Ragdoll

Overview

The origins of the Ragdoll begin fairly recently; it only being the 1960s when in the US, a large, white, long-haired cat called Josephine produced many litters at her leisure, of docile, amenable kittens, who were docile, relaxed and ‘floppy like a ragdoll’ when picked up. The neighbour of Josephine’s owner recognised these traits in the kittens and subsequently bought some and borrowed some for breeding from herself, from the early litters. These kittens included Blackie and Daddy Warbucks, who themselves sired founding females Buckwheat and Fugianna respectively. Both Fugianna and Buckwheat were themselves daughters of Josephine, and all Ragdoll cats today are descended from matings between these two founding females, and Daddy Warbucks; all three offspring of Josephine. Various Ragdoll Registry groups have been set up over the years but the largest International Ragdoll breed club is the Ragdoll Fanciers’ Club International (RFCI).

 

Appearance

The Ragdoll is one of the largest domesticated cat breeds, with a large, sturdy frame and proportionate legs. The males can reach mature weights of 6 – 9 kg, maybe more, and the females can weigh around 4 – 7 kg. Their semi-long coat is double-layered, but although the undercoat is plush and silky, the top layer is mainly long guard hairs, and is considered non-matting, so only moderate, regular grooming is required.

 

Colour

Ragdolls come in six different colours; red, seal, chocolate, and the ‘dilutes’; blue, lilac and cream, with two different variations, and three different patterns. The variations are Lynx; a variation of a standard colour with tabby markings, and the Tortoiseshell; the standard colours in a mottled or part-pattern variation of one of the patterns. These three patterns include colour-point, mitted and bi-colour. The classic pale, solid body colour with darker colourings at points like the nose, ears, paws and tail is the colour-point pattern. Mitted is similar as colour-point, but a mitted Ragdoll has white paws and belly, must have a white chin and may or may not have a blaze on the face. Bi-colour Ragdolls have more white colouring on the belly and face, white legs and may have white patches on the body. All kittens are born with blue eyes and a white coat, with good colour showing at around 8 – 10 weeks and a full coat and true colour at about three years old. The colour-point gene is responsible for the Ragdoll’s blue eyes, and all purebreds should keep these into adulthood.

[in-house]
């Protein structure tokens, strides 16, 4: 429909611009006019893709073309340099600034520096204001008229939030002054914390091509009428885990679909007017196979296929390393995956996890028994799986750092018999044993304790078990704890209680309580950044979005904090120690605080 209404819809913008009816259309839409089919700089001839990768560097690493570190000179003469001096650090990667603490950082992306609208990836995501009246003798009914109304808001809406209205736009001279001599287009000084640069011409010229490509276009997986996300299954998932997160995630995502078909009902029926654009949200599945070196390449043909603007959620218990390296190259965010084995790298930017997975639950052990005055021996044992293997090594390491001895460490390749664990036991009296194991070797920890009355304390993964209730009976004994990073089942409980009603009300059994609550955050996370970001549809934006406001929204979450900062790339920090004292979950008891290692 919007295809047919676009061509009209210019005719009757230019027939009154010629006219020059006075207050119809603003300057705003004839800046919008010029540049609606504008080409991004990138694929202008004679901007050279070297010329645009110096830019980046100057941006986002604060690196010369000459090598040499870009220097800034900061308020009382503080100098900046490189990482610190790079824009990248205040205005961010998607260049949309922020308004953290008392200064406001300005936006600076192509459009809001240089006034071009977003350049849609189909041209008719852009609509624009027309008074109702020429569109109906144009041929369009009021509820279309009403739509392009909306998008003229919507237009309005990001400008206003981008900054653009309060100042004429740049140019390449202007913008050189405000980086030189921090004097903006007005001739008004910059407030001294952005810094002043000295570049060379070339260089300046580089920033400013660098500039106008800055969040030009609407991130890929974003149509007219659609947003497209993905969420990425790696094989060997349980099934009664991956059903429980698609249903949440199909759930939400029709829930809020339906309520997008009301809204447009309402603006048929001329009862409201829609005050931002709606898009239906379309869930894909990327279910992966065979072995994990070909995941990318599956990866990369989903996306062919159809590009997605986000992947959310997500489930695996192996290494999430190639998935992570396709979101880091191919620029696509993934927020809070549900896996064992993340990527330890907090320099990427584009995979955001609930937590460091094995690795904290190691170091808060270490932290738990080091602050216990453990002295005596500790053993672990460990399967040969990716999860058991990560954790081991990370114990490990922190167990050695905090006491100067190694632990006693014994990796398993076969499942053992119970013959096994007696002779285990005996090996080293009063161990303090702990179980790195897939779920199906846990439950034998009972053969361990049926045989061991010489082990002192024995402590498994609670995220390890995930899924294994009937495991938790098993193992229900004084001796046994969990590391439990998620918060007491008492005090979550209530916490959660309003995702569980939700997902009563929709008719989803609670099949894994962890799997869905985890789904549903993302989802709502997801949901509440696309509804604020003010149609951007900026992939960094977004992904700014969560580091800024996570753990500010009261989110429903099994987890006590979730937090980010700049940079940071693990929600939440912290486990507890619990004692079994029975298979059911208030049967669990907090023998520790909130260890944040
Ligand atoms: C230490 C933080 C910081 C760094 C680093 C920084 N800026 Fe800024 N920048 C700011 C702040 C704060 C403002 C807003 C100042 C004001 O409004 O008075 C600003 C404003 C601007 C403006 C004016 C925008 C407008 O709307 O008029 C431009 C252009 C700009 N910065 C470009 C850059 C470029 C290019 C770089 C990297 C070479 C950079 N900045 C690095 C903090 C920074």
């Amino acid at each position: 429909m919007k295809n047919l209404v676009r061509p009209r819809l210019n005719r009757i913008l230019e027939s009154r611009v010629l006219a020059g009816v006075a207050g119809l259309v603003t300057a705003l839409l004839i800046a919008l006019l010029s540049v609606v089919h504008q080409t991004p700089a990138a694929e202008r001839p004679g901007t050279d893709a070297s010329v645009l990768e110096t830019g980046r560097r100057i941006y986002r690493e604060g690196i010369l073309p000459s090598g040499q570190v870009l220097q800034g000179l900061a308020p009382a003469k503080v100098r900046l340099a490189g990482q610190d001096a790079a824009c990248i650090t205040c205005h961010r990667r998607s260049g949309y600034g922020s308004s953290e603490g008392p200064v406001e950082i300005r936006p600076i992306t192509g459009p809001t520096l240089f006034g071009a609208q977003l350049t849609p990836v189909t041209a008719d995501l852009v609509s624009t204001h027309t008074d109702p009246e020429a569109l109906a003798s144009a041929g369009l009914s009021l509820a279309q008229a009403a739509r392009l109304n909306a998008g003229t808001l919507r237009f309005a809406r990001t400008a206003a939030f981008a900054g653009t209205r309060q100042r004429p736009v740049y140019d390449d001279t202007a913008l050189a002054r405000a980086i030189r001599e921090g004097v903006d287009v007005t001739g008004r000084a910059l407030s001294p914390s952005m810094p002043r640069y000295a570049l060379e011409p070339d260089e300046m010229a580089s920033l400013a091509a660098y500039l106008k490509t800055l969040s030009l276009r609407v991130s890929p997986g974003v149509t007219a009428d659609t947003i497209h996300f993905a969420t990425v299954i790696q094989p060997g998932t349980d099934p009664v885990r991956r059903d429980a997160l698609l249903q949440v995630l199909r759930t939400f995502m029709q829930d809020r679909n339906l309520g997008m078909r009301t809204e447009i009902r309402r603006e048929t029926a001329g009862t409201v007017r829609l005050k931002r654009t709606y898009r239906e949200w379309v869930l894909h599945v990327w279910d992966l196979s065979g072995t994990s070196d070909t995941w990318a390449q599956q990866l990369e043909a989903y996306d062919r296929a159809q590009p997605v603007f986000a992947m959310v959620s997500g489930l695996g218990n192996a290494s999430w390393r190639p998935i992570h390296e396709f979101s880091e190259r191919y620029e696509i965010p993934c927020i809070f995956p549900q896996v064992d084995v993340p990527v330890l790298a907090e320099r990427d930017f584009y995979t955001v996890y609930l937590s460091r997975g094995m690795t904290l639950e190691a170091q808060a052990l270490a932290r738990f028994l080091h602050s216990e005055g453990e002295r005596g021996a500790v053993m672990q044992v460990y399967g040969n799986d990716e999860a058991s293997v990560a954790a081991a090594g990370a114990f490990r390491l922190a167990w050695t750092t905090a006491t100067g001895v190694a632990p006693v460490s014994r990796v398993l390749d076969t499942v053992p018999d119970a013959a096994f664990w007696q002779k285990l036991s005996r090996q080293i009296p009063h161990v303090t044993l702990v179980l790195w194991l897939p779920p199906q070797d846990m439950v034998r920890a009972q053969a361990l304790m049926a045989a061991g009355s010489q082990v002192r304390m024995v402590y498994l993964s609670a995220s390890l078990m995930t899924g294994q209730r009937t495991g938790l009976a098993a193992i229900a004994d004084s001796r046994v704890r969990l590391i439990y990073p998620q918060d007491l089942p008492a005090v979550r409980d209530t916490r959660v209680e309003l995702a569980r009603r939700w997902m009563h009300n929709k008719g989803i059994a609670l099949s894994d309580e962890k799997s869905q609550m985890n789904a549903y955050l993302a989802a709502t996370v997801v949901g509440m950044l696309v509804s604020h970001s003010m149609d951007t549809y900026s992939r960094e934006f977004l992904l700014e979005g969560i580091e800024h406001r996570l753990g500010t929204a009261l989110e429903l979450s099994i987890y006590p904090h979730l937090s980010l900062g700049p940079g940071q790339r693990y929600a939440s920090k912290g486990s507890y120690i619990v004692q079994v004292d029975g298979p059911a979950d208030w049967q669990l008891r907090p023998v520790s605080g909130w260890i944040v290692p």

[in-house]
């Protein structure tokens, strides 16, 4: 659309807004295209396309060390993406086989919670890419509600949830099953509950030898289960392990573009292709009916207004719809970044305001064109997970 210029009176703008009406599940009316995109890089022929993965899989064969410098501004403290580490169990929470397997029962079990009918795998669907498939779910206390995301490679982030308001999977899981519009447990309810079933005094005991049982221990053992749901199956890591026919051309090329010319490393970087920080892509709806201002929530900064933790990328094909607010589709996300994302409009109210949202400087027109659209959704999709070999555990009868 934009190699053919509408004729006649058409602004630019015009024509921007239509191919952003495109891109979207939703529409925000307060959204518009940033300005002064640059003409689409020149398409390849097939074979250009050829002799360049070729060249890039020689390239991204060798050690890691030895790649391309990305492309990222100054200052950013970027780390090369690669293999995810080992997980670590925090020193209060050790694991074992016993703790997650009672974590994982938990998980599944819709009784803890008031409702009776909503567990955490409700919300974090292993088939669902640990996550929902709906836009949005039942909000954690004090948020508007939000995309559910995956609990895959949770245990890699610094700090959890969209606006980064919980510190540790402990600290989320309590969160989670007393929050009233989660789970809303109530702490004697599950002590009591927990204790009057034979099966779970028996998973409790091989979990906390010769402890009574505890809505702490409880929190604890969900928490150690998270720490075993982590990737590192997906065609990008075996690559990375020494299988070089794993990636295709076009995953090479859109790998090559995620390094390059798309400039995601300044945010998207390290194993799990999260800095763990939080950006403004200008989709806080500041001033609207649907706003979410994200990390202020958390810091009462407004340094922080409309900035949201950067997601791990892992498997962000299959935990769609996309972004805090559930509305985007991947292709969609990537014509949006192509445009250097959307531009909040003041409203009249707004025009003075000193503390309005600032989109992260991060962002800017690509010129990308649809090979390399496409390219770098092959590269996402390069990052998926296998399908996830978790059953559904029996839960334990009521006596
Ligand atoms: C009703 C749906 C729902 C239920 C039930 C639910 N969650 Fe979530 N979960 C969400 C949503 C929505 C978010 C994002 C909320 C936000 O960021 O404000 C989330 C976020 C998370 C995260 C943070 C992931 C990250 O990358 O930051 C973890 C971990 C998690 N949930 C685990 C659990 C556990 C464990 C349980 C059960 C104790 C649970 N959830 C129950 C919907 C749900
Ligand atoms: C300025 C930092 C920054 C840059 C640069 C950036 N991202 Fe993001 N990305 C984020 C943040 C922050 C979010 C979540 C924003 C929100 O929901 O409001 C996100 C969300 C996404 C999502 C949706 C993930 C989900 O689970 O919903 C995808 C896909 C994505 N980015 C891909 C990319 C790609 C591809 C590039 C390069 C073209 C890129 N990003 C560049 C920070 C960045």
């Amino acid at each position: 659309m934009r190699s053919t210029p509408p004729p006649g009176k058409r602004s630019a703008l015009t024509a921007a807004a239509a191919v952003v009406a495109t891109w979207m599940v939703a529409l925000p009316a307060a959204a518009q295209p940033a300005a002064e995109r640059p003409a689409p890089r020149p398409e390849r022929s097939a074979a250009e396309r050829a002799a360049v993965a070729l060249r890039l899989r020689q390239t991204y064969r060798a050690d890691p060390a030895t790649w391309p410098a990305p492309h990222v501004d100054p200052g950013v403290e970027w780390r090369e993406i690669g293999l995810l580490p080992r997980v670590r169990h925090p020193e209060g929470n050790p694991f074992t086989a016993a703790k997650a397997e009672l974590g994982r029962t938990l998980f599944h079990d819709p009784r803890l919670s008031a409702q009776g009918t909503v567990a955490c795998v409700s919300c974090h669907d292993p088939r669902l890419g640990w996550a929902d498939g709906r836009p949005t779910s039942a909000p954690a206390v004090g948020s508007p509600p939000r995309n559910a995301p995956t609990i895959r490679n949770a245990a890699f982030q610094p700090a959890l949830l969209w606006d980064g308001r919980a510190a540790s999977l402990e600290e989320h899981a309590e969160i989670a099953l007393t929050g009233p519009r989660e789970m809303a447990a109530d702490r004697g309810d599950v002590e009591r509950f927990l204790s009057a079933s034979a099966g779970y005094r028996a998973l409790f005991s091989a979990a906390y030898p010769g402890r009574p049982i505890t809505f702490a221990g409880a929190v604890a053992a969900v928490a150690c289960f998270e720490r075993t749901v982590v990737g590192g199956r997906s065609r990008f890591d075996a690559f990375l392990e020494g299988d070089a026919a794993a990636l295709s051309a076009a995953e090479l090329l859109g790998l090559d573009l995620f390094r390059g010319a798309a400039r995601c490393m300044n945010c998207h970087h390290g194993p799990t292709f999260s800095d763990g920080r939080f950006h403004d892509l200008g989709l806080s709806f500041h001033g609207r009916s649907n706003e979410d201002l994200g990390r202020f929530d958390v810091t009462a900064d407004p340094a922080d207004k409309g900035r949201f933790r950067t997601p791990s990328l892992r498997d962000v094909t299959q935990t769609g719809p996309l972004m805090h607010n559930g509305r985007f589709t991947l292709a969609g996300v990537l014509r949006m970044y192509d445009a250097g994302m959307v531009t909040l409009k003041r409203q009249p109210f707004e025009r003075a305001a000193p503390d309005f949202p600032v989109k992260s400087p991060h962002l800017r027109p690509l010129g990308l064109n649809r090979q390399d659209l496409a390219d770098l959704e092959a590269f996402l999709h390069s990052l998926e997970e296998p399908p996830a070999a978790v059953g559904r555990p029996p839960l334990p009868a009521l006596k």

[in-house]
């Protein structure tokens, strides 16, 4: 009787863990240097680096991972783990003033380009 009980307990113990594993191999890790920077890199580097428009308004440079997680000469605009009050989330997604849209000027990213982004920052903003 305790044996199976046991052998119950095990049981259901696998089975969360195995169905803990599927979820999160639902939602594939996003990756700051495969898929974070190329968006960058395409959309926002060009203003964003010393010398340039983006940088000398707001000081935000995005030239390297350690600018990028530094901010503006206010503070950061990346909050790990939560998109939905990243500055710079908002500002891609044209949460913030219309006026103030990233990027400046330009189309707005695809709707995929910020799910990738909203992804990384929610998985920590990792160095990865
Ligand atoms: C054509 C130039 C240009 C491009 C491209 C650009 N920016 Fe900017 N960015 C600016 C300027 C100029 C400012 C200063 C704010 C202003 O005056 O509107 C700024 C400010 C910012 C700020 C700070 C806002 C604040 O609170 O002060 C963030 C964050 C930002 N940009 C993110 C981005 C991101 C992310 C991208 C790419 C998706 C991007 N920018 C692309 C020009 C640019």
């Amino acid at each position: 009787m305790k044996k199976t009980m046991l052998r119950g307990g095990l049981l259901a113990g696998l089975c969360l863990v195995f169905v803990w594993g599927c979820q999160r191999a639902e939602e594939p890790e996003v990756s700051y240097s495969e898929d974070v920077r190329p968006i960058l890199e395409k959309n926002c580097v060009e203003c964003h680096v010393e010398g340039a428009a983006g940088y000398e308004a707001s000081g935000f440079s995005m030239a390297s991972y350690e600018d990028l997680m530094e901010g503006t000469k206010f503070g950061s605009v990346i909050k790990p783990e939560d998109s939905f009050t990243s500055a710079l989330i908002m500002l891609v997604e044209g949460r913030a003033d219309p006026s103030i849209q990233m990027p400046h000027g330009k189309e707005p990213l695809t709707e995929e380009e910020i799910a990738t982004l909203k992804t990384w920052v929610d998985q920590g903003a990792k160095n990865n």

Personality

Ragdolls are so-named for the very fact they are docile and relaxed enough that when picked up, it is like picking up and cuddling a ragdoll! They are gentle, affectionate cats who seem to love nothing more than being carried around or following their owner from room to room, often being referred to as ‘dog-like cats’, ‘puppy cats’, ‘cat dogs’ etc, due to their placid, friendly nature, and ability for some training, more akin to a dog than a cat! Many have a fascination with water and many will play fetch with their owners, or similar games! The Ragdoll is a quiet breed by nature, they aren’t much of a talker even when in pain or distress, to their detriment sometimes.

 

Health

Ragdolls have the longest lifespan out of any cat breed, often living up to 15 years of age, sometimes longer. However, they too can suffer from the most common heart ailment; Hypertrophic Cardiomyopathy (HCM), a disease in which the muscle walls of the heart thicken, making it harder for blood to be pumped around the body. The condition can lead to heart failure and other complications such as blocked major blood vessels, causing severe pain. There is a genetic test available to test for the rogue gene thought to be responsible for HCM, although cats who test negative to this gene test can still go on to develop HCM. Cats can be screened for HCM by an ultrasound of the heart, and identified as clear or a carrier. This means it is possible to determine which cats are suitable for breeding and which ones should not be used; highlighting the need to only purchase kittens from reputable, registered breeders.

It is important to note that the incidence of inbreeding is rife in Ragdolls, owing to the fact all Ragdoll cats are descended from just three founding parents. This again reiterates the importance of purchasing a Ragdoll kitten from a specific breeder, who will have details of the parentage through the generations. 

Are you a Ragdoll breeder? Please contact us admin@pedigree-pets.com to help expand our knowledge.

Pets Available

Ragdoll
Ragdoll

Auckland, New Zealand

Expected birth date: 
22/6/21
Ragdoll
Ragdoll

RASMUSSEN, 4815, QLD, Australia

Expected birth date: 
17/7/19
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